Can you die from not getting enough sleep?

Is it possible to die from lack of sleep?


Just like drowning isn’t caused by water, but by the consequent lack of oxygen, chronic tiredness won’t kill you. But the consequences of not getting enough sleep are very serious, and span across performance, happiness, and health.

In 2014, a 25 year old football fan was watching the football World Cup from home. You know, when the Netherlands beat Brazil 5-1. He was found dead in his armchair the next morning. Cause of death: sleep deprivation.
The man had stayed up for 48 hours in a row in order to watch the games from a different time zone, until he suffered a stroke, which the doctors linked to severe lack of sleep.

Why we hate sleep so much

Sleep deprivation has terrible consequences: it increases inflammation in the body, saps your memory capabilities, slows your reaction time, reduces your creativity, and can even affect your vision. And all of this is just related to performance.

Lack of sleep also affects your overall health, increasing the risk for cardiovascular diseases (like a stroke), mental health, obesity, and even cancer.

not enough sleep consequencesWhere to find happiness and performance.

Being tired vs being drunk

A study from the University of New South Wales in Sydney compared the effects of not getting enough rest with those of drinking alcohol. The research looked at various performance parameters such as reaction time, memory capacity, hand-eye coordination, task speed and execution. After 17 hours of being active without sleep, subjects’ performance level was comparable to that of someone with a 0.05% alcohol concentration in their blood or above. That’s the legal limit for drink driving in the US, by the way.
After 20 hours or more without sleep, performance lowered to levels equivalent to an alcohol concentration of 0.1%.

Results show that impairments in performance which have been judged as the legal limit for driving safely may start to occur as early as 17 hours after waking and around 18 hours on average after waking.

You wouldn’t be too proud to go to work a little drunk every day. Or to tell your family and friends you haven’t been sober around them in weeks. And yet, “busy” work culture celebrates lack of sleep like a badge of honour.

It’s the curse of knowledge workers: because your output isn’t easily measurable nor predictable, the focus shifts to making your work rituals as blatant as possible. Celebrating lack of sleep is the equivalent of theatrically shuffling papers all day and then claiming you’re “too busy”. Ok, but what value have you actually created?

In the meantime, 30% of the US population is subject to sleep deprivation.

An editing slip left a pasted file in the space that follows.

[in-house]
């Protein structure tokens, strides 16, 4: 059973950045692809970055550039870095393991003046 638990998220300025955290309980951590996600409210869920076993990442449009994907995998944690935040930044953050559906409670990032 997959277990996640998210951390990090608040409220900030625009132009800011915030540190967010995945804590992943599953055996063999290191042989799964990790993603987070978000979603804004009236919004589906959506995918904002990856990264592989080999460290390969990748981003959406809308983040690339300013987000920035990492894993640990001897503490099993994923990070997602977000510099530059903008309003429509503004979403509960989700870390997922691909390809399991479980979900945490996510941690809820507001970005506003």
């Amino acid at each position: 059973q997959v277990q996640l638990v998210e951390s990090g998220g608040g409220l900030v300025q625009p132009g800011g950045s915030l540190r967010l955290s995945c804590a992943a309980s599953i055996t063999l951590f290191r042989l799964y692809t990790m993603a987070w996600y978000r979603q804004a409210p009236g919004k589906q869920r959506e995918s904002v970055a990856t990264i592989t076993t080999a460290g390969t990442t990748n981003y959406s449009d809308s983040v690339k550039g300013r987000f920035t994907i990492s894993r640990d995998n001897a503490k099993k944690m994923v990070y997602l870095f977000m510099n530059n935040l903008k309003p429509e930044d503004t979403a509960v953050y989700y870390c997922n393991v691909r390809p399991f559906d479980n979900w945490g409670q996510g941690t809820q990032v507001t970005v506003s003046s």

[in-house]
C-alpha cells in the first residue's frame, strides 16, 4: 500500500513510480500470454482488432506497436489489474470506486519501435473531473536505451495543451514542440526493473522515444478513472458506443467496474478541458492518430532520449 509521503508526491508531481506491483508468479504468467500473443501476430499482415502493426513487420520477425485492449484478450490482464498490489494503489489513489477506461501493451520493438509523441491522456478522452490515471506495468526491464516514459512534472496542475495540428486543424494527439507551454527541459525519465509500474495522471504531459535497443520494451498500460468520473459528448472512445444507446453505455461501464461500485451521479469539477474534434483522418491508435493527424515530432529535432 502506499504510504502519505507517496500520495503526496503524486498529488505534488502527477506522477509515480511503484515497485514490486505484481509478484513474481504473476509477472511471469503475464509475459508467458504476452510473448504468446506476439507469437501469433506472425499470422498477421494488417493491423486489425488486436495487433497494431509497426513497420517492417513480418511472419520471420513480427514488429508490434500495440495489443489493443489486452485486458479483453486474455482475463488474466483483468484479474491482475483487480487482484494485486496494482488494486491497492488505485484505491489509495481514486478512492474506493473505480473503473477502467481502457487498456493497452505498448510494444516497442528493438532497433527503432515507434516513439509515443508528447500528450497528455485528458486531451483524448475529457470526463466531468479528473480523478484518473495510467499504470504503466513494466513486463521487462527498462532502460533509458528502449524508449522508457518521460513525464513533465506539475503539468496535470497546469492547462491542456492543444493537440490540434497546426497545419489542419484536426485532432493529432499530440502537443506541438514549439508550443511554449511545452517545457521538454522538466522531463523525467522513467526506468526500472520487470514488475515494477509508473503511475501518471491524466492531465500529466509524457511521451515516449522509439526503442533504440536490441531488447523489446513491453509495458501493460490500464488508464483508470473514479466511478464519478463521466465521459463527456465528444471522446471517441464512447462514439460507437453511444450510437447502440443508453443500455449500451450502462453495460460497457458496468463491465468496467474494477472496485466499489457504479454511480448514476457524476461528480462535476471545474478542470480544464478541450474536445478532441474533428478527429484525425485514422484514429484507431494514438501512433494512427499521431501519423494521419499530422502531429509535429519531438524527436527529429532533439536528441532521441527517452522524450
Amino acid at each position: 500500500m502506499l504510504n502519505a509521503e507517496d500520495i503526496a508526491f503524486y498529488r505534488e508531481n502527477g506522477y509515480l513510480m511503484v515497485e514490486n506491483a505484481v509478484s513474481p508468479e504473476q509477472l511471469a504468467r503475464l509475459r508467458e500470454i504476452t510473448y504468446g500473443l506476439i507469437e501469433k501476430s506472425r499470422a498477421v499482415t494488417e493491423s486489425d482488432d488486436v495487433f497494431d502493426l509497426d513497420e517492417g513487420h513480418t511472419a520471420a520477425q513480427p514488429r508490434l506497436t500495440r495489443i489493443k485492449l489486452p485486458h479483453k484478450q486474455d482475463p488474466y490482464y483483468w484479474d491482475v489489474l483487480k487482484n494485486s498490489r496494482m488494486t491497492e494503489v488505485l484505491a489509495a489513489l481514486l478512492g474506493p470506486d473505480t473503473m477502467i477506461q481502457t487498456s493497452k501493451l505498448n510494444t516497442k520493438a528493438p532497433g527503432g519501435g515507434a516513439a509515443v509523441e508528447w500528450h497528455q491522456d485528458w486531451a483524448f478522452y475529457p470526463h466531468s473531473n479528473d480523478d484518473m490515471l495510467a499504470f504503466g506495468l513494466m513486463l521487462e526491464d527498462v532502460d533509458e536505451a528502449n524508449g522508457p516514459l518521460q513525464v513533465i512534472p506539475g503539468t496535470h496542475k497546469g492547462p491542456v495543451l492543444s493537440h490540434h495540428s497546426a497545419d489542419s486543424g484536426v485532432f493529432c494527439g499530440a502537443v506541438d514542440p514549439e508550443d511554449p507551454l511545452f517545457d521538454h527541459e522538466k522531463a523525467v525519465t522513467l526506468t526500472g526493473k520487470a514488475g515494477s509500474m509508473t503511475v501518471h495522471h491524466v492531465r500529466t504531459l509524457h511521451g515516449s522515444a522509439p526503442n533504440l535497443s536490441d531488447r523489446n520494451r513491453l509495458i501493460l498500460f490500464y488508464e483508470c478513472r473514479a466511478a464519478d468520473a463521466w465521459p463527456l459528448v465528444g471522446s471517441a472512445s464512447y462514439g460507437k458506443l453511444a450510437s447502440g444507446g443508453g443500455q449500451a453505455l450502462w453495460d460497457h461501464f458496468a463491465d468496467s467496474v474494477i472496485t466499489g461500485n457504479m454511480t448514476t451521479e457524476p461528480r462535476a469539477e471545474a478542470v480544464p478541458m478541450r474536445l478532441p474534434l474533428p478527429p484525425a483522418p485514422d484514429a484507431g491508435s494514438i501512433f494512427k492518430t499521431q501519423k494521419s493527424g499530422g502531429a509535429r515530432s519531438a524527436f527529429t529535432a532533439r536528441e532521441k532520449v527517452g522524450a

What actually is sleep deprivation?

Because it sounds like such a grave term, it’s quite easy to distance ourselves from the concept of sleep deprivation. I don’t want this post to help you make that mistake and underestimate the problem.

Sleep deprivation is simply the condition of being affected by lack of sleep or sleeping at the wrong time of day. If you don’t get enough sleep, you’re sleep deprived. Case closed.

This means that if you don’t get enough rest, you are living with one hand tied behind your back, shrinking your performance levels, and increasing your health risks.

If you’re thinking “but I’m special, I don’t have time to sleep”.
Remember that billionaire investors would out-sleep you in order to out-negotiate you.
Sleep can be a powerful weapon, allowing you to make the most of your awake time. And because not many people cultivate it, it can give you a strong edge against the competition.

Because most people fall into the sleepless warp.

The sleepless warp

Here’s how the warp works:

  1. Pull an all-nighter and tell yourself it’s a one off.
  2. The next day, your productivity drops due to lack of sleep.
  3. Extend your workday into the evening once again, because it was impossible to fit everything during day time.
  4. Procrastinate and waste time deciding whether to go to bed again.
  5. Go to bed eventually.
  6. Wake up and start again from point 2.

As you get less sleep, your productivity plummets, requiring more time per tasks, which in turn leaves less time for sleep, creating a vicious, self-feeding circle.

sleep deprivation

It’s very difficult to get out of the sleepless warp, because your lack of rest has made your mood negative, increased anxiety, and brought poor judgement due to decision fatigue. If this wasn’t enough, there’s a certain social stigma attached to sleep. Few people will understand why it’s a good idea to catch up with your sleep levels and then do quality work afterwards. But that’s just one more reason to do it, and out-sleep everyone else.

As you get less sleep, your productivity plummets, leaving less time for sleep. Click To Tweet

How to get more sleep?

The first step to getting more sleep is acknowledging its importance. Sleep is key to a healthy, happy, and productive life. This will help you bump sleep up your priority list.
Then, create a sleep time and a morning routine and stick to it. Simply work backwards from your wake up time to make sure you get 7-8 hours (you know how much you need!). Let me repeat this. Stick to it.

If you need some extra sleep, that’s ok. Remember, you’ll reap the (many) benefits tomorrow.
Here’s what I did last Monday.enough sleep

Your go now: when was the last time you caught up on sleep?
Send me an email and brag about the benefits of sleep and how it made you feel.

— Matt


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